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deena123
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How many pairs of integers are there such that \[a^2+6b^2\] and \[b^2+6a^2\] are perfect squares?
 one year ago
 one year ago
deena123 Group Title
How many pairs of integers are there such that \[a^2+6b^2\] and \[b^2+6a^2\] are perfect squares?
 one year ago
 one year ago

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deena123 Group TitleBest ResponseYou've already chosen the best response.0
@jhonyy9 ??
 one year ago

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@PeterPan ??
 one year ago

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@Callisto ?? @shadowfiend ??
 one year ago

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@Directrix ??
 one year ago

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i took \[a^2+6b^2=x^2 \]\[b^2+6a^2=y^2\]\[7(a^2+b^2)=x^2+y^2\]
 one year ago

klimenkov Group TitleBest ResponseYou've already chosen the best response.0
Pair of zeros satisfies. What next?
 one year ago

deena123 Group TitleBest ResponseYou've already chosen the best response.0
ya i know only a pair of zero is the answer but how to get it
 one year ago

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i got quadratic residue to be 0,1,2,4
 one year ago

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\[x=7x_1,=7x_2\]
 one year ago

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@shubhamsrg ?
 one year ago

shubhamsrg Group TitleBest ResponseYou've already chosen the best response.2
let a>=b ,and a^2 + 6b^2 = m^2 b^2 + 6a^2 = n^2 , for some integers m and n. also, =>7(b^2 + a^2) = m^2 + n^2 >b^2 + a^2 = (m^2 /7) + (n^2 /7) thus both m^2 and n^2 must be divisible by 7 for LHS to be an integer. let m=7p and n=7q => b^2 + a^2 = 7(p^2 + q^2) again the same thing i.e. b^2 and a^2 should be divisible by 7. this process will go on forever, I am unable to highlight the conclusion as to why (0,0) is the only solution, though logically, its quite evident that it is the only soln.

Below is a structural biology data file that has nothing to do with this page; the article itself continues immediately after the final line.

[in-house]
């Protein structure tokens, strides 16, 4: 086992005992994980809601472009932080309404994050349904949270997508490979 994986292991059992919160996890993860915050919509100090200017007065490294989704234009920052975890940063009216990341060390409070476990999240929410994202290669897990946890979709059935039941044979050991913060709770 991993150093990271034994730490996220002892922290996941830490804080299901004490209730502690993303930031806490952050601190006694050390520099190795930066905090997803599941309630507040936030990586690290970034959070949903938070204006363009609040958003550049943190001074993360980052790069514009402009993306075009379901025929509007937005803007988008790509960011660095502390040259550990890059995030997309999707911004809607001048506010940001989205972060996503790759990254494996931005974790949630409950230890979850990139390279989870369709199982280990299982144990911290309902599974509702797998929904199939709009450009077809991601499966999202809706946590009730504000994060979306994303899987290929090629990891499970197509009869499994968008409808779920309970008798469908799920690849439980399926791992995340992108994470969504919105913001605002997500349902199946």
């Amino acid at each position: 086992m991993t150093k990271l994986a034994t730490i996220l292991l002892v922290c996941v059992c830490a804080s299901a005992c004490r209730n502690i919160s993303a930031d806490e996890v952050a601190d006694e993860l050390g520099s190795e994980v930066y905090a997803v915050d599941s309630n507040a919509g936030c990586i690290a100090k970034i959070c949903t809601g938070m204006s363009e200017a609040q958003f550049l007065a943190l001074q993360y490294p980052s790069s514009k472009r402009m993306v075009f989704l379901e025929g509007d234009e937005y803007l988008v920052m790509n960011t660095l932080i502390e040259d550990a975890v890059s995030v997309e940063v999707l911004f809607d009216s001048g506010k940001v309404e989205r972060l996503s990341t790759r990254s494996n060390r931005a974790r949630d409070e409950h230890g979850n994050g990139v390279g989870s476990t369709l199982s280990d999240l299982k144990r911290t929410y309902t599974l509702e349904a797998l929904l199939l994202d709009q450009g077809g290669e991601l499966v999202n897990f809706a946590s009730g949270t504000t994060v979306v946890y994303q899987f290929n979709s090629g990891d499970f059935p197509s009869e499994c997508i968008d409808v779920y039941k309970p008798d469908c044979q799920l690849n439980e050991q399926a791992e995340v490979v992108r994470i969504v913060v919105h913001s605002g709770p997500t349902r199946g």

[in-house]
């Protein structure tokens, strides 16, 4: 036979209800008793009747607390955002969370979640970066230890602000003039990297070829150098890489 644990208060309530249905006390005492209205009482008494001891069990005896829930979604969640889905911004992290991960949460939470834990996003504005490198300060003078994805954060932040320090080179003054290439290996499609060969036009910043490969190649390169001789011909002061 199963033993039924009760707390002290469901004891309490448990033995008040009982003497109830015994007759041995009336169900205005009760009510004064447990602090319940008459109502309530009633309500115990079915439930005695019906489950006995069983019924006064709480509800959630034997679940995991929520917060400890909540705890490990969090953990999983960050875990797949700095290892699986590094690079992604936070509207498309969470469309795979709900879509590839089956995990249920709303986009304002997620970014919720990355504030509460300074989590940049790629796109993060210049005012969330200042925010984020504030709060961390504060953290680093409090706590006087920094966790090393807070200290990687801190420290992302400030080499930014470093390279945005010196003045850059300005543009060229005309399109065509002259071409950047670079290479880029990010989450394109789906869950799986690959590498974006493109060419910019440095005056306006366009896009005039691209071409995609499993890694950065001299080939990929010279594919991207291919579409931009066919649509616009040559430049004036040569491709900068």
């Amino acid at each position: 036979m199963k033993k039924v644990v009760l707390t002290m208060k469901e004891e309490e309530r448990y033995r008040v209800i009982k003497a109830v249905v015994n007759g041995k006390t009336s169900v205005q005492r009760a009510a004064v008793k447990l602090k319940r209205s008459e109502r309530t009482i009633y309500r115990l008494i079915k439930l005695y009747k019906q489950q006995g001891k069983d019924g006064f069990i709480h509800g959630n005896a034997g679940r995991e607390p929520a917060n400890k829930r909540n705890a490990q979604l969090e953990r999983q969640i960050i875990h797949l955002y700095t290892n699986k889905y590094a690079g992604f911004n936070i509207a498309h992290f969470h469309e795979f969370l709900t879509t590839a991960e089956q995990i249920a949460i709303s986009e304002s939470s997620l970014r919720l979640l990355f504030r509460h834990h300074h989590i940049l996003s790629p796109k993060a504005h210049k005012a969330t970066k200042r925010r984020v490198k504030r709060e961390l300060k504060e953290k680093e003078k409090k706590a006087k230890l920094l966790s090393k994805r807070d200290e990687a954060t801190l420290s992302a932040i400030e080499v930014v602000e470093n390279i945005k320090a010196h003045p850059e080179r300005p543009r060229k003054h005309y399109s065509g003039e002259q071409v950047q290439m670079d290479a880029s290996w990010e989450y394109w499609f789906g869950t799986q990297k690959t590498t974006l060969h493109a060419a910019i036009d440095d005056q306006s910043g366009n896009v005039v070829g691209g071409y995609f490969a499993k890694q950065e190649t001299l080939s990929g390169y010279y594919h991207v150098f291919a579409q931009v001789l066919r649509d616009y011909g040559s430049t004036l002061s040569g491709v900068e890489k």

one year ago

klimenkov Group TitleBest ResponseYou've already chosen the best response.0
@shubhamsrg That is not right. If the sum of two numbers is divisible by 7 that is not right that any of this numbers must be divisible by 7: 7b=20+1 b=3, but we could not say that 20 is divisible by 7.
 one year ago

shubhamsrg Group TitleBest ResponseYou've already chosen the best response.2
hmm, yes you are right. My method is thus flawed.
 one year ago

shubhamsrg Group TitleBest ResponseYou've already chosen the best response.2
how about if we represent it like this: 7(a^2+ b^2) = (m+ni)(mni) 7 is a prime number. hence 7 should divide both m and n in this case. m=7p and n=7q (a^2+ b^2) = 7(p+iq)(piq) a^2 + b^2 = (a+bi) (abi) now this process goes on forever.
 one year ago
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